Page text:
Last week, Tim Owens from the University of Mary Washington created an adhoc Google+ Hangout (which was archived for posterity). Of course, discussion turned to Google+, which is at the moment the most meta social network in the world.  As the discussion turned to circles, it occurred to me that , if you direct your postings carefully to a specific audience, you may miss some synergies.

This isn’t to say that there’s no need for something like circles. I can think of at least a couple of valid use cases for them. I put very little about my children onto social networks.  When they’re older, they should decide how public they want their online lives to be, and I don’t want to burden them with a massive online footprint of childhood photos.  Circles let me share this selectively with relatives and other people who actually know my children.

Another sensible use for circles is managing languages.  I speak/write several languages with varying degrees of competence and fluency.  By segregating speakers of different languages into circles, things are seen only by people who are likely to be able to read them.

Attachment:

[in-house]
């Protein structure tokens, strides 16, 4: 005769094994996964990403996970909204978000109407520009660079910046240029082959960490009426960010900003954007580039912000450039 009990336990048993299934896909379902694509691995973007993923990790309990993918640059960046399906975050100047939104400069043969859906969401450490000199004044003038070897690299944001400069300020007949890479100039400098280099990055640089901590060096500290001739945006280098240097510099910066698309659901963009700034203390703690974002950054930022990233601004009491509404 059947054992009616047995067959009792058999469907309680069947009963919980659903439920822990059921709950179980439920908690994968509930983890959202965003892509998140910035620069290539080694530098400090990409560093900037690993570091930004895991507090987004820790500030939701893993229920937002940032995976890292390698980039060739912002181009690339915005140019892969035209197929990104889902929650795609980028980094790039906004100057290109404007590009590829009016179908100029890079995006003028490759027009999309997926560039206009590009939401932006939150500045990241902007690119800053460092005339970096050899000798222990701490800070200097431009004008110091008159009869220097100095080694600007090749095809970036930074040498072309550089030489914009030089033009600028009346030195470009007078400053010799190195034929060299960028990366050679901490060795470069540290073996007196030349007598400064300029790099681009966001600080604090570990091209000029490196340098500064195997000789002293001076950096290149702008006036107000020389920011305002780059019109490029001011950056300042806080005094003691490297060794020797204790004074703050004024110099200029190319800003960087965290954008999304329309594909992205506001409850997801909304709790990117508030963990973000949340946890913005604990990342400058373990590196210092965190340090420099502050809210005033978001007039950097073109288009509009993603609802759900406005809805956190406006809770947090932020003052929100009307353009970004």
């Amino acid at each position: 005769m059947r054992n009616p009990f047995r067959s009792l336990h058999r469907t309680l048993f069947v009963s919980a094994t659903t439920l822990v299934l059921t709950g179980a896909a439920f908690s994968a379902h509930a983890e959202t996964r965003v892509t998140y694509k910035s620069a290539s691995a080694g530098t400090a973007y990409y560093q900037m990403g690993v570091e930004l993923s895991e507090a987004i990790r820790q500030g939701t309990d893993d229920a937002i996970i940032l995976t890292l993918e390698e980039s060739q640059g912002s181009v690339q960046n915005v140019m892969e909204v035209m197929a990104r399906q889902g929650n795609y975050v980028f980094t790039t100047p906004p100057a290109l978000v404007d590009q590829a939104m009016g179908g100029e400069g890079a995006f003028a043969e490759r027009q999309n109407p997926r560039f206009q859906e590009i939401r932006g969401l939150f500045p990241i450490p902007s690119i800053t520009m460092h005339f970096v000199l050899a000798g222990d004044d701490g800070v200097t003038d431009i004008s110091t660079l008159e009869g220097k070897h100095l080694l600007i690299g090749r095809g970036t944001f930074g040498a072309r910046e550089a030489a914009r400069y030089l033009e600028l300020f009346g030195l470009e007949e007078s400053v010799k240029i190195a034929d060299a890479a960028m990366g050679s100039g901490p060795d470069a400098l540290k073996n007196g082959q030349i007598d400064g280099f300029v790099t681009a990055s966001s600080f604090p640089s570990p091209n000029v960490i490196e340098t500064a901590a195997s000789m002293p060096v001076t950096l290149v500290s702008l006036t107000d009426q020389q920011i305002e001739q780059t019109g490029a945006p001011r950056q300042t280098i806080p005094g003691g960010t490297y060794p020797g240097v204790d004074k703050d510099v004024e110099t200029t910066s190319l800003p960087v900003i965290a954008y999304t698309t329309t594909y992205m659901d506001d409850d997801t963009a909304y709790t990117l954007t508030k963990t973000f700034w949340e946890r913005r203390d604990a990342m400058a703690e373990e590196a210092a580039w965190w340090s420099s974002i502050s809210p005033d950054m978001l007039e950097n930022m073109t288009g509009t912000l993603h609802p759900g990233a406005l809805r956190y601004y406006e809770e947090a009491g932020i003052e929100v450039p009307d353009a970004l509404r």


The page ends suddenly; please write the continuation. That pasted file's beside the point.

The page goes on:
However, with these couple of exceptions, I think Google is missing the boat with outbound filtering. I may not know that someone in my Educational Technology circle is also interested in Medieval and Renaissance music, and thanks to the circle model, never the twain shall meet. The crux of it is that people should decide for themselves what’s interesting rather than trying to predict the audience for a specific artifact.  Rather than wonder if I’m in Jon Becker’s Dead Cat circle, I should filter Jon’s streams that I follow to exclude (sorry, Jon) dead animal references using hashtags, keywords, etc.  TweetDeck has a decent global filter, but why not something more granular, so I can avoid Jon’s dead cats while still seeing posts from the horse stable where my kids will attend camp this summer?  Better filtering also can help address social platform overload.  As soon as Google+ launched, the technopundits began to ponder which platforms (facebook, Twitter,etc.) would lose the attention that Google+ gained. If you can filter your streams so as to raise the signal to noise ratio in each channel, this becomes less of an issue.

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